Pardon the phraseology.
First, in June come the report from the University of Tallin that Vlad Dracula’s final resting place was likely not in the ruins of a Romanian monastery, but was instead in a Neapolitan chapel.
And now, just in time for Halloween, the UK’s Daily Mail reports more archaeological history about the real man Vlad Dracula.
A winding maze of secret dungeons and tunnels has been discovered beneath Tokat Castle in Turkey during restoration work on the site. The ruins of the castle are located in the northern town of Tokat and these hidden cells may have been where Vlad Tepes himself was held hostage during the 15th century.
“The castle is completely surrounded by secret tunnels. It is very mysterious,” says restoration archaeologist İbrahim Çetin, who is working at the site. He went on to tell the Daily News that one tunnel found is believed to have been used to reach nearby Roman baths. The dungeons, Çetin told the paper, were “built like a prison.”
“It is hard to estimate in which room Dracula was kept,” he said, “But he was around here.”
Vlad II Dracul was the ruler of Wallachia, a principality located to the south of Transylvania. Vlad II was granted the surname Dracul (“dragon”) after his induction into the Order of the Dragon, a Christian military order supported by the Holy Roman Emperor.
When Vlad II was called to a diplomatic meeting with Sultan Murad II in 1442, he brought along his young sons, eleven-year-old Vlad III and seven-year-old Radu. But the meeting was actually a trap: all three were arrested and held hostage. The elder Vlad was released under the condition that he leave his sons behind as political collateral and it is during this time that the brothers were believed to have been held at Tokat Castle.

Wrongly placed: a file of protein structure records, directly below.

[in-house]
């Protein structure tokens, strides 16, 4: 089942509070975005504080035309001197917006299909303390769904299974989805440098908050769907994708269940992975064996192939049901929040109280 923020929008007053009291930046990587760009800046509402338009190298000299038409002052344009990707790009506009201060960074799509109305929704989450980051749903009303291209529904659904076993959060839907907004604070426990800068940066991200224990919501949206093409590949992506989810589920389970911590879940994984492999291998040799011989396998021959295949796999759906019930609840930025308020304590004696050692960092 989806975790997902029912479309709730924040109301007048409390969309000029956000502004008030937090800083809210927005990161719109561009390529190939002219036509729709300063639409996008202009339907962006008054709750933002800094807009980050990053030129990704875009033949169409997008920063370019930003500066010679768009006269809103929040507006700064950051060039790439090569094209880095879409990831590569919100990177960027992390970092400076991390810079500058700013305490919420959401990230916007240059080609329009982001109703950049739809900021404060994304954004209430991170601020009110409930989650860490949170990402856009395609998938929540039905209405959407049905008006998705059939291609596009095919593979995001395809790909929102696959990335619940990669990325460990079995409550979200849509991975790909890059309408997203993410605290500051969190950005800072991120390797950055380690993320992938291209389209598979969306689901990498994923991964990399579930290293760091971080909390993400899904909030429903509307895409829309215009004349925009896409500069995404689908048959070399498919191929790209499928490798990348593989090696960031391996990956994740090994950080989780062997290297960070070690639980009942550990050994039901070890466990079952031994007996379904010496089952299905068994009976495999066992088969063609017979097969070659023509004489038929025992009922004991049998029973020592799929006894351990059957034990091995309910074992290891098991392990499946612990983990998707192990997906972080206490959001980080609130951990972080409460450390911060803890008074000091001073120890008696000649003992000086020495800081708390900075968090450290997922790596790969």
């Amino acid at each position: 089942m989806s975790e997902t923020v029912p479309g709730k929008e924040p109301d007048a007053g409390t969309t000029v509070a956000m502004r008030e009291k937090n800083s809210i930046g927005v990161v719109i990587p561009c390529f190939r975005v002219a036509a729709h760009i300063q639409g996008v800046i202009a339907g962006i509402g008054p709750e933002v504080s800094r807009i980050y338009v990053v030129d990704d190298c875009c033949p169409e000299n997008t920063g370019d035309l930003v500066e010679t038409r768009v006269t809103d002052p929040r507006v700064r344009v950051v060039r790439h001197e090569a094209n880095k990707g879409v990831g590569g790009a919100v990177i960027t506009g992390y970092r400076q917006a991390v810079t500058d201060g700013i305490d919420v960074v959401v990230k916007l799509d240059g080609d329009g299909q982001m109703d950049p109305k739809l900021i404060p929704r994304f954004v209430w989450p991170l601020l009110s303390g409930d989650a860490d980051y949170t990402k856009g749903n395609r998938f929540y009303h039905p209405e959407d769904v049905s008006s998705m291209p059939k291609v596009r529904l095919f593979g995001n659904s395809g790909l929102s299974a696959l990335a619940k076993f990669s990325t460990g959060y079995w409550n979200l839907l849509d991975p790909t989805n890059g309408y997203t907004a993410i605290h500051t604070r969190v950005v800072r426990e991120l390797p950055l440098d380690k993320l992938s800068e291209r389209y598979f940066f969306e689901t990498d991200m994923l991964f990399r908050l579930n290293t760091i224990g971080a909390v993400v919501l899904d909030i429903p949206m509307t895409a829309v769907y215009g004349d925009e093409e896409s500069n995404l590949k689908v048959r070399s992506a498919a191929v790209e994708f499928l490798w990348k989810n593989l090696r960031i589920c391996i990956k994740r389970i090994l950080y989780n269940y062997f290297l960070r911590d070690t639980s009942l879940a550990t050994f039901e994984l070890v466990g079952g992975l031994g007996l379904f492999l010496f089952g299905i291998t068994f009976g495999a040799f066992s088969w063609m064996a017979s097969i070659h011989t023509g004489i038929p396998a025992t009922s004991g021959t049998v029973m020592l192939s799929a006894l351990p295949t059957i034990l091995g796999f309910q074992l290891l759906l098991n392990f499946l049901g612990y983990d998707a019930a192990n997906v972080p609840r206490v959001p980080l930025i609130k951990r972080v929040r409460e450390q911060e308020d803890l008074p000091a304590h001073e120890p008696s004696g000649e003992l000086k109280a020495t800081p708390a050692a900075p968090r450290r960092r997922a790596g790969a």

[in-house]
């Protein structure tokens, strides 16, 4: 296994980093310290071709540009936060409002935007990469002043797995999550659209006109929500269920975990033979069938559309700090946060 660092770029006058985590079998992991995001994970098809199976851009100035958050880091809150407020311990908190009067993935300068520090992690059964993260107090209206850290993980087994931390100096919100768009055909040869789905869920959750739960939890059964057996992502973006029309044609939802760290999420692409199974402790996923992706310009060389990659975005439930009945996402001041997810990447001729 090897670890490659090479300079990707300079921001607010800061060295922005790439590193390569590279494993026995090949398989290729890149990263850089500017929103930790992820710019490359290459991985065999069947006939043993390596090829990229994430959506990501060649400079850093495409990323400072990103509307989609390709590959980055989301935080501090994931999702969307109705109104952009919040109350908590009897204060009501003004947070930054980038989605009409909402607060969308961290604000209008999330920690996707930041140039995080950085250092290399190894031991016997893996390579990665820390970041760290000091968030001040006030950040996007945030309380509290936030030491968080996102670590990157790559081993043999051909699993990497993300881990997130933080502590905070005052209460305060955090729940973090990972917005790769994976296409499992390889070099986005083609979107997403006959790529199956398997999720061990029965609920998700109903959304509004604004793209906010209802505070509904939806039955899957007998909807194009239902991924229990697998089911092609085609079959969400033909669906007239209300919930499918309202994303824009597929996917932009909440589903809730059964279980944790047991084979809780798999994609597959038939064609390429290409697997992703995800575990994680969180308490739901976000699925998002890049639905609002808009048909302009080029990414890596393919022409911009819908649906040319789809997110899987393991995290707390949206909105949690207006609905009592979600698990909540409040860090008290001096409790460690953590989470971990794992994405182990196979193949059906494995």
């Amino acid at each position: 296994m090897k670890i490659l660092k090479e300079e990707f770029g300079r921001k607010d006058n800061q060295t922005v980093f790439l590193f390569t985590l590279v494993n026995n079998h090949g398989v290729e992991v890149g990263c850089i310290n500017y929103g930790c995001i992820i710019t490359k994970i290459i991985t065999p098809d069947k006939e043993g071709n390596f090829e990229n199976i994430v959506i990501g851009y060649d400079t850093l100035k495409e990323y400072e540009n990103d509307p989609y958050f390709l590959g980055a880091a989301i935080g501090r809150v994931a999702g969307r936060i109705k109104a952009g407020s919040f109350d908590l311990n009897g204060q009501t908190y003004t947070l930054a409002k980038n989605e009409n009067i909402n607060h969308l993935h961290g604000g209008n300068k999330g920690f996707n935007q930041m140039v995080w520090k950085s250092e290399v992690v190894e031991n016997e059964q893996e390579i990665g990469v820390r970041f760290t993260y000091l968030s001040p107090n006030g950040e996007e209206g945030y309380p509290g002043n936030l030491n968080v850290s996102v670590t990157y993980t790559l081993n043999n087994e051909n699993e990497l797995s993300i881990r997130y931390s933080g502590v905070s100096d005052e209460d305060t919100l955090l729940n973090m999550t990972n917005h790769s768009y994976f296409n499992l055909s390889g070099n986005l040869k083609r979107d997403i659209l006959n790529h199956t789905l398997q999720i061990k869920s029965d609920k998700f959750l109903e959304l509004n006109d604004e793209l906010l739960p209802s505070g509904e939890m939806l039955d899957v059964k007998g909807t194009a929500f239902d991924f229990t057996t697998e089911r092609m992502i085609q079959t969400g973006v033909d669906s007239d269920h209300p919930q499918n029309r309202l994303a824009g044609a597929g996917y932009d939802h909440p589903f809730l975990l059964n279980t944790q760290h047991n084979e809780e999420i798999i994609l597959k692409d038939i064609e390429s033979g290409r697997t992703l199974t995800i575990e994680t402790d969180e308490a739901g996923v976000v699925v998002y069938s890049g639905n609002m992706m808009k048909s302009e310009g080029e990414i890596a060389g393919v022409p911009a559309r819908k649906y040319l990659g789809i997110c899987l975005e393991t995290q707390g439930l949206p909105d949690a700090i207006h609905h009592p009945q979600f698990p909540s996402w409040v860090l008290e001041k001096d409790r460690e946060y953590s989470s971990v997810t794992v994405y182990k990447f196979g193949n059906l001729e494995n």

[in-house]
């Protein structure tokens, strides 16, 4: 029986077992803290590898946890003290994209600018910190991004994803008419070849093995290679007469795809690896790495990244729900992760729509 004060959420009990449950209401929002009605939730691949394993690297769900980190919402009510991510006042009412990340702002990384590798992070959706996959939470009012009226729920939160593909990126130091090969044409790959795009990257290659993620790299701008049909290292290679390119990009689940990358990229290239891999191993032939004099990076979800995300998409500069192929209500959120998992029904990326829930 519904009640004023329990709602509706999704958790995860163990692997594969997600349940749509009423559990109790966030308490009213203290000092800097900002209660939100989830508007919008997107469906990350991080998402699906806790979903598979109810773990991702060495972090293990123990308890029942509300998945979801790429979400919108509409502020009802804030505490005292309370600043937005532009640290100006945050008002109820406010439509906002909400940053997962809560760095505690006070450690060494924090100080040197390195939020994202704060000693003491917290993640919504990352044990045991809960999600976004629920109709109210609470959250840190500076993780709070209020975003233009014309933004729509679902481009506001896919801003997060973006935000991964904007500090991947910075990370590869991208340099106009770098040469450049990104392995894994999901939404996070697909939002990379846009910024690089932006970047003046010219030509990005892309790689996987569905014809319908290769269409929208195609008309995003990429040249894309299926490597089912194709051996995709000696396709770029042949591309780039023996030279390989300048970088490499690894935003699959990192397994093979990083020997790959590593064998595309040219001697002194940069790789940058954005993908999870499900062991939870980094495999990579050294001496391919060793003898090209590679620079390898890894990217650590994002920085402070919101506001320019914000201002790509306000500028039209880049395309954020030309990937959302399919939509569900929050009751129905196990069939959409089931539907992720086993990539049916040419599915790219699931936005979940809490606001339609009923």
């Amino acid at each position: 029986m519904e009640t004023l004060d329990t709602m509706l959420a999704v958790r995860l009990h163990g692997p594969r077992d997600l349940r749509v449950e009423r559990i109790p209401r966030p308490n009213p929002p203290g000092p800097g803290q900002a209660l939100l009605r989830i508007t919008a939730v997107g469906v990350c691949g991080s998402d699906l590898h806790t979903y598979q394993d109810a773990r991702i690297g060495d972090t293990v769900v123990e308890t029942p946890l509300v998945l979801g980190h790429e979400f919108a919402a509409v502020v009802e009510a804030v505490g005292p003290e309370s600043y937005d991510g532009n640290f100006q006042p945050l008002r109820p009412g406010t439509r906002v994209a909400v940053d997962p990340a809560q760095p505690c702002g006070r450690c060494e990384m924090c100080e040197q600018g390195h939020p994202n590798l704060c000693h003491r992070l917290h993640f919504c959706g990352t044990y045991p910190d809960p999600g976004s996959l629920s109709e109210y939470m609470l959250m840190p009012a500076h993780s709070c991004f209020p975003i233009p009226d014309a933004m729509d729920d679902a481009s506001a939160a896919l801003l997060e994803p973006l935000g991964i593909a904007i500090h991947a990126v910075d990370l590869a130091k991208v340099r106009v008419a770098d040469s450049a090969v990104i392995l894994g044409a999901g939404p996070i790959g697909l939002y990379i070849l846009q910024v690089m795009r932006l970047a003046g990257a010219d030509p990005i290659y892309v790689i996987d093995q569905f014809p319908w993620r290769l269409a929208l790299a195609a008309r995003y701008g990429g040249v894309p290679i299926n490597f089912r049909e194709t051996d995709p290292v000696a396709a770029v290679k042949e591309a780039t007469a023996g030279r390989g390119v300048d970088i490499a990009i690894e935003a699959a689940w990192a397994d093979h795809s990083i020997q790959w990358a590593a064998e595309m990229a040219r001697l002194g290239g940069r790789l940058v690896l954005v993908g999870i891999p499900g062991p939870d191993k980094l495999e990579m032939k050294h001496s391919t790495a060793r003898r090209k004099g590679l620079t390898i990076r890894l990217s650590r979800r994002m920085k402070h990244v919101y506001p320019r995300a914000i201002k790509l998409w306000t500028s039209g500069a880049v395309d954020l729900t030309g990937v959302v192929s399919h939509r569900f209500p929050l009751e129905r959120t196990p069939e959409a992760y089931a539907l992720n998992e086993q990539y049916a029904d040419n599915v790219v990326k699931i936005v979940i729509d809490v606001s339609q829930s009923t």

Under the Ottomans, Vlad and his younger brother were tutored in science, philosophy, and the arts — Vlad also became a skilled horseman and warrior. According to some accounts, however, he may also have been imprisoned and tortured for part of his stay at Tokat Castle, during which he would have witnessed the impalement of the Ottomans’ enemies.
The rest of Vlad’s family, however, fared even worse. His father was ousted as ruler of Wallachia by local warlords and then killed in the swamps near Balteni, Wallachia, in 1447. Vlad’s older brother, Mircea, was tortured, blinded, and buried alive. Now the oldest living son, Vlad III inherited his father’s title and became Vlad Dracula or “son of the dragon.”
Whether or not these events turned Vlad Dracula into a ruthless killer is a matter of historical speculation. What is certain, however, is that once Vlad was freed from Ottoman captivity shortly after his family’s death in late 1447, his reign of blood began.
If this is indeed the place where Vlad the Impaler spent his formative years, it has yet to become of any interest to tourists. It took quite a bit of digging to turn up a guidebook that even mentioned the location:
Ascent to the Citadel of Tokat: (unfenced site, no specific opening hours or admission charge). From where the road ends there is a ten minute scramble up through the walls to the highest point for the best views, marked by a flag pole. The area of the castle is surprisingly large and the walls and towers are extensive but heavily ruined. The grassy summit makes a lovely picnic spot, with superb views down to the river and the town.
-Eastern Turkey; second edition – May, 2014
Is it just me, or considering what all happened, is the idea of picnic-ing here just a wee bit skeevy?
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